News Roundup: Wargames, Big Brother and Tech For Sheep

A round up of the week's tech news including beating NSA's Big Brother impersonation, iBudget phones, and Silicon Valley’s inequality.

NSA reads 1984, does Big Brother impression too well

The biggest news of the week is undoubtedly the NSA’s PRISM program. The shocking news basically allows the US government access to data on mass from all the biggest Silicon Valley firms, including Microsoft, Yahoo, Google, Facebook, Paltalk, AOL, Skype, YouTube, Apple, though many deny any knowledge of the program. I’m not normally a big believer in Big Brother paranoia, but the evidence is pretty damning, especially since Verizon were forced to hand over their caller records this week. Similar revelations in the UK have already appeared, and whether more will surface in other countries is yet to be seen. But since these companies touch the vast majority of global internet users, we’ve all got reason to be worried.

It’s been a busy week in political tech worldwide. Estonia’s president called social networks worse than Big Brother, obviously referring to his own government, and before the NSA news broke. A net neutrality bill in Brazil has gained strong support from Yahoo!, and could be the first of its kind globally to be passed. The Tiananmen anniversary sees China’s Great Firewall go into overdrive; for a while “May 35


was used instead of “June 4”, but this year things have escalated. Censors have been blocking every clever attempt to reference the event, including photoshopped versions featuring giant yellow ducks in lieu of tanks. The imagination of dissident Netizens is a beautiful thing to watch sometimes.

No need for iBudget phone

There have been rumours of a budget iPhone for years, but nothing has ever materialised. And the strongest case for making one, gaining a bigger share in emerging markets, has just taken a major hit with the news that sales in India have rocketed 400% in the last few months. Their trick? Simply lowering the pricing, and offering monthly instalments instead of upfront cash. The iBudget phone is redundant before it’s even been made.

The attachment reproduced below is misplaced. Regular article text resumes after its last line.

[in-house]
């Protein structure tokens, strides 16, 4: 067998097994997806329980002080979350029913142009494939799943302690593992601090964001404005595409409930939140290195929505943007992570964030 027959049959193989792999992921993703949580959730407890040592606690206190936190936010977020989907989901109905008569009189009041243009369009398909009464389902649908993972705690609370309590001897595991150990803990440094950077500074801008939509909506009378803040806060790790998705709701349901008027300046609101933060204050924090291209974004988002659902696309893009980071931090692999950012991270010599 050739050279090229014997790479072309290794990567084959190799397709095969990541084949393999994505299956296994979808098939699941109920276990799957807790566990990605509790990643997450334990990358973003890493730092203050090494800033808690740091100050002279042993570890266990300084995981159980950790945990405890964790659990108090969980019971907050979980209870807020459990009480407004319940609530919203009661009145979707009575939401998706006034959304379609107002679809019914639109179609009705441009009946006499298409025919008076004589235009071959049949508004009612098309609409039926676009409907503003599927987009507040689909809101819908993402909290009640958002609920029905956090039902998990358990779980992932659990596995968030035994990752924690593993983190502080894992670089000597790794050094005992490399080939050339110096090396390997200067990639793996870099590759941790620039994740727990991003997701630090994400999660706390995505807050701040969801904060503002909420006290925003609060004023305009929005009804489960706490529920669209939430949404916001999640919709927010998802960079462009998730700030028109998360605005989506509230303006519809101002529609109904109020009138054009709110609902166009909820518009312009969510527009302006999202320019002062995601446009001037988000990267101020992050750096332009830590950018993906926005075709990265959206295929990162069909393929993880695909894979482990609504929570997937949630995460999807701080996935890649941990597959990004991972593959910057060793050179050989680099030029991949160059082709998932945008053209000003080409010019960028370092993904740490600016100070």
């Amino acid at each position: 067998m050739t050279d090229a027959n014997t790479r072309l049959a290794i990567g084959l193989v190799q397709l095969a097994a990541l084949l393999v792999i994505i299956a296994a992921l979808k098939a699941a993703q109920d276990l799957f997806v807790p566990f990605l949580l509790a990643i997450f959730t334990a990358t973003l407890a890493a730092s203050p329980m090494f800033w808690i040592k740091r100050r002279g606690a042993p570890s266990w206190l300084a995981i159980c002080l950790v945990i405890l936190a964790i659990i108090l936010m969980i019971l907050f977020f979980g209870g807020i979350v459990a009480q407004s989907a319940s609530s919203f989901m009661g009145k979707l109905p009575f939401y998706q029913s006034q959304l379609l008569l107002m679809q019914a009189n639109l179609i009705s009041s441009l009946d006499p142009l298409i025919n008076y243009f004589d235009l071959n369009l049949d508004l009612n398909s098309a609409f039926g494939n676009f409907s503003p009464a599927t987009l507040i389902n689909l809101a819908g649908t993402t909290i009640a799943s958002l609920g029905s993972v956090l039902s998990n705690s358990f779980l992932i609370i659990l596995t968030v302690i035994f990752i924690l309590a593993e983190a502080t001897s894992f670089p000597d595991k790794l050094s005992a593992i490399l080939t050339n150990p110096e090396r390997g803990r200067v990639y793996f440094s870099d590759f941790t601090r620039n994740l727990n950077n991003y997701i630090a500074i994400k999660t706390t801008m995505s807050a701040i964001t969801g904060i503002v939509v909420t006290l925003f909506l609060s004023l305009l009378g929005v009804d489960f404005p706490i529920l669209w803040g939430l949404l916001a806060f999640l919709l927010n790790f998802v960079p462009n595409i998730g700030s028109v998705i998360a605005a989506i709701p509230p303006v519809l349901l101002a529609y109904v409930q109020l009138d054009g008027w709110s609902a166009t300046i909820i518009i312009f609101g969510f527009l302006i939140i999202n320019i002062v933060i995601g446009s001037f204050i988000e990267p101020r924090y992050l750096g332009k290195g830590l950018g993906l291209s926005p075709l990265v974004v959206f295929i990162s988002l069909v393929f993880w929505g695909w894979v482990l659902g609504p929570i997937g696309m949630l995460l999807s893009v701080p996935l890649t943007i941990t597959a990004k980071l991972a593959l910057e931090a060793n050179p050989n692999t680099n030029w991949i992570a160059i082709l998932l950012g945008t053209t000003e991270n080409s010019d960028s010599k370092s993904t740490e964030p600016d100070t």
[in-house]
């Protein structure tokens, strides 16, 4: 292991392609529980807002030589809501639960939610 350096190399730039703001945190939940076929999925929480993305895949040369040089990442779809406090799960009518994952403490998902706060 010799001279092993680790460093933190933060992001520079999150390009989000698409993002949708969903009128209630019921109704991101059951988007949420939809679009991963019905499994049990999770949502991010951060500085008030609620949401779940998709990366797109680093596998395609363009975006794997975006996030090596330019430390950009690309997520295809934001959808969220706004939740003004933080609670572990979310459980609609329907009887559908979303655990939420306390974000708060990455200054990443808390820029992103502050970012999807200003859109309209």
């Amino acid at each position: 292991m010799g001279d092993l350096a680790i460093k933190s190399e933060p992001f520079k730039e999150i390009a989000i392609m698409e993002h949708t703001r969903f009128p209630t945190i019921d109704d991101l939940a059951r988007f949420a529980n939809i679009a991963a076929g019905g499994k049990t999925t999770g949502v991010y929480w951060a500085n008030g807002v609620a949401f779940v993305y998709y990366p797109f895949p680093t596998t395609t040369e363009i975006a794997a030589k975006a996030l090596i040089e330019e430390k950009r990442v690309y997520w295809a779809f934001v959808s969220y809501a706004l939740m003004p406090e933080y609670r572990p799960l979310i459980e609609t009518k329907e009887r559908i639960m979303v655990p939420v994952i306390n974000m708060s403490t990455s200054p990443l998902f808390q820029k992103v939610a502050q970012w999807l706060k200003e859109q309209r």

In other phone news, if Gartner is to be believed, Africa is set to lose its crown as the king of mobile payments. The analyst firm reports APAC will be the world leader by 2016, reaching $165 billion. The global total will reach $235.4 billion this year - up 44% from 2012 – and $721 billion with more than 450 million users by 2017. M-Pesa was once king, now the world is taking the lead.

Silicon Valley’s inequality

Despite efforts to even things out, tech does have an image of being a white man’s game. According to Mother Jones, Silicon Valley epitomises this trend. 89% of California’s tech founders were males, 82% white, and women make 49 cents for every dollar men make in Silicon Valley. These figures are from 2010, and hopefully things have evened out in the intervening years, but it still feels like there’s a long way to go.   

Cyberwar looms, no sign of Matthew Broderick anywhere

The news has been full of cyber wars and state-sponsored hacking of late. While much of it is hot air and posturing, it’s starting to get more serious - the Pentagon has said a major cyber-attack could constitute an act of war. But the news that the Chinese army is to launch its own Cyber Attack wargames shows that a cyber-war may not be quite as Sci-Fi as it sounds. Where’s Matthew Broderick to calm things down when you need him?

NOOBS, NOOBS everywhere

Raspberry Pi, the king of all tiny, tiny PCs, released a new download this week. Entitled New Out Of Box Software, it allows users to choose from a list of operating systems they wish to run on the computer, without Network access. It makes getting off the ground with your new tiny best friend much easier. But the best thing about it? It’s known as NOOBS. Subtle work from the guys at Raspberry towers.

Move over Bitcoin, here comes Old Macdonald

Excellent piece of Chinese news here. An electronics dealer in Kashgar, Xinjiang has started accepting Sheep as payment. For months the focus has been on Bitcoins and cryptocurrencies as alternative payments, but perhaps livestock is the next currency bubble.